What are CAFO farmers doing to keep their livestock cool?

The heat wave gripping most of the country has been especially devastating to large scale animal breeders. Tens of thousands of animals have died from the heat while inside large tin buildings.

So KRCG's Facebook Crew investigated to see what farmers are doing to keep their animals cool.

A Concentrated Animal Feeding Operation (CAFO) is a designated building where animals are kept and raised until they're slaughtered for food. Most Midwest CAFO farms use big fans and fog nozzles to keep their animals cool in the summer.On top of that, most farmers spray down their animals with water a few times a day.

On Facebook Michelle told us that's what they use at her family's confined hog operation. "We use a combination of misters and fans to circulate the air." But she says it's loading them for sale that's difficult. "To load out or in with the hogs, it has to be at night when it's cooler or else the pigs will over heat and stress out resulting in death sometimes. We have water hoses ready for the trucks to hook up to the trailers so the pigs can get misted on the trucks before leaving. With good management and help, it can be done, just takes a lot longer."

But another Facebook fan commented the misting sytem isn't enough to help poultry in the heat. AJ loads turkeys for a living. "A combination of fans and misters isnt enough... way too hot!"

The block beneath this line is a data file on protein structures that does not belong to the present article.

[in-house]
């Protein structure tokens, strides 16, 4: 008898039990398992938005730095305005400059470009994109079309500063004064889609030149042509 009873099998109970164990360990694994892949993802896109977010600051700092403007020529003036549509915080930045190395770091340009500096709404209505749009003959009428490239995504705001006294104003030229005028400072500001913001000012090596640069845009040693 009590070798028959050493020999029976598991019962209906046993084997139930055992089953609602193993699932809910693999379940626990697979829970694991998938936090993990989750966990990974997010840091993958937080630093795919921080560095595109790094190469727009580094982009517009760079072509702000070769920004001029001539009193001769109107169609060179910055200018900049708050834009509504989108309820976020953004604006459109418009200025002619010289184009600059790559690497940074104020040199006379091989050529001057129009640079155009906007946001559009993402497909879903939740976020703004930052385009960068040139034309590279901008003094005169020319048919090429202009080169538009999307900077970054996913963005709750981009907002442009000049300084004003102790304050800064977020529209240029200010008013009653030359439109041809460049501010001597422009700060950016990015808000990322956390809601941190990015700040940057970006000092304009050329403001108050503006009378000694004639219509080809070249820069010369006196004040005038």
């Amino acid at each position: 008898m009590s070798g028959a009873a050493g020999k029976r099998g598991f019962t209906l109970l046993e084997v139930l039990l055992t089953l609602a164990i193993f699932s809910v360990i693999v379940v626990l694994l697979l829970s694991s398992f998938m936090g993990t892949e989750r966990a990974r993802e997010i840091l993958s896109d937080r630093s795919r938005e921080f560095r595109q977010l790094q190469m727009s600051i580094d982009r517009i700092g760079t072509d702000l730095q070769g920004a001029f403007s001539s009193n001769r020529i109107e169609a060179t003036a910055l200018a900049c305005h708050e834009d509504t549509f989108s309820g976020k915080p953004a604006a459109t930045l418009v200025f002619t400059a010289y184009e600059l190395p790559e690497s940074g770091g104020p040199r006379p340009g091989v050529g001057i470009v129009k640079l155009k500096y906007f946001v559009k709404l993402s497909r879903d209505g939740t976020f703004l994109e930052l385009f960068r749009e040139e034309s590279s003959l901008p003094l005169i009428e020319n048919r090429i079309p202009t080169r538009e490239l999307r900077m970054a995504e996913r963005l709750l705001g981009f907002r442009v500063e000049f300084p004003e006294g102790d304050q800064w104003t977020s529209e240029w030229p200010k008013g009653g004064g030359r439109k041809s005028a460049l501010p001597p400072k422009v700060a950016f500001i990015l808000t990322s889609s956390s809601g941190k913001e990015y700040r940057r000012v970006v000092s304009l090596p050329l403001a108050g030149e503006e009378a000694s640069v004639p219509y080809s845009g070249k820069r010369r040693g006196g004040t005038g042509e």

The heat was too much for other farms across the country. A bout two weeks ago a CAFO in Kansas lost a little more than 4,000 turkeys because of the heat. The heat wave alsotook 50,000 broil chickens from a North Carolina farm. At that farm the power went out and they were without a cooling system for almost an hour.

The Minnesota Cattleman Association said it has lost several hundred cows this year to the horrible heat wave.

But a Mid-Missouri cattle feeding operation says the calves at their Huntsville location stay in good shape because they are all under cover. The black hides of angus cattle benefit from the shady conditions at Circle A Angus Ranch in Randolph County.

Marketing Manager Nick Hammett says they have about 4,500 head under cover. The open air barns also have exhaust fans every 25 feet turning over the air every few minutes.

He says the cattle drink three times as much water than they would on a normal 70 degree day. Hammett adds, the main effect of the heat is a slightly reduced rate of gain. Cattle in Circle A's feedlot gain an average 3 pounds per day in the heat instead of 3.7lbs.

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The heat wave we have been experiencing has been taking a toll on farms around the United States. A farm in North Carolina lost 50,000 chickens to the heat because their farm lost power for almost an hour.

North Carolina is not the only state experiencing problems with the heat wave so are Midwest states.

So what are Concentrated Animal Feeding Operations doing to keep animals safe in this heat wave?

Tonight KRCG TMs Facebook Crew talks with local farmers to find out what their doing to keep their animals cool.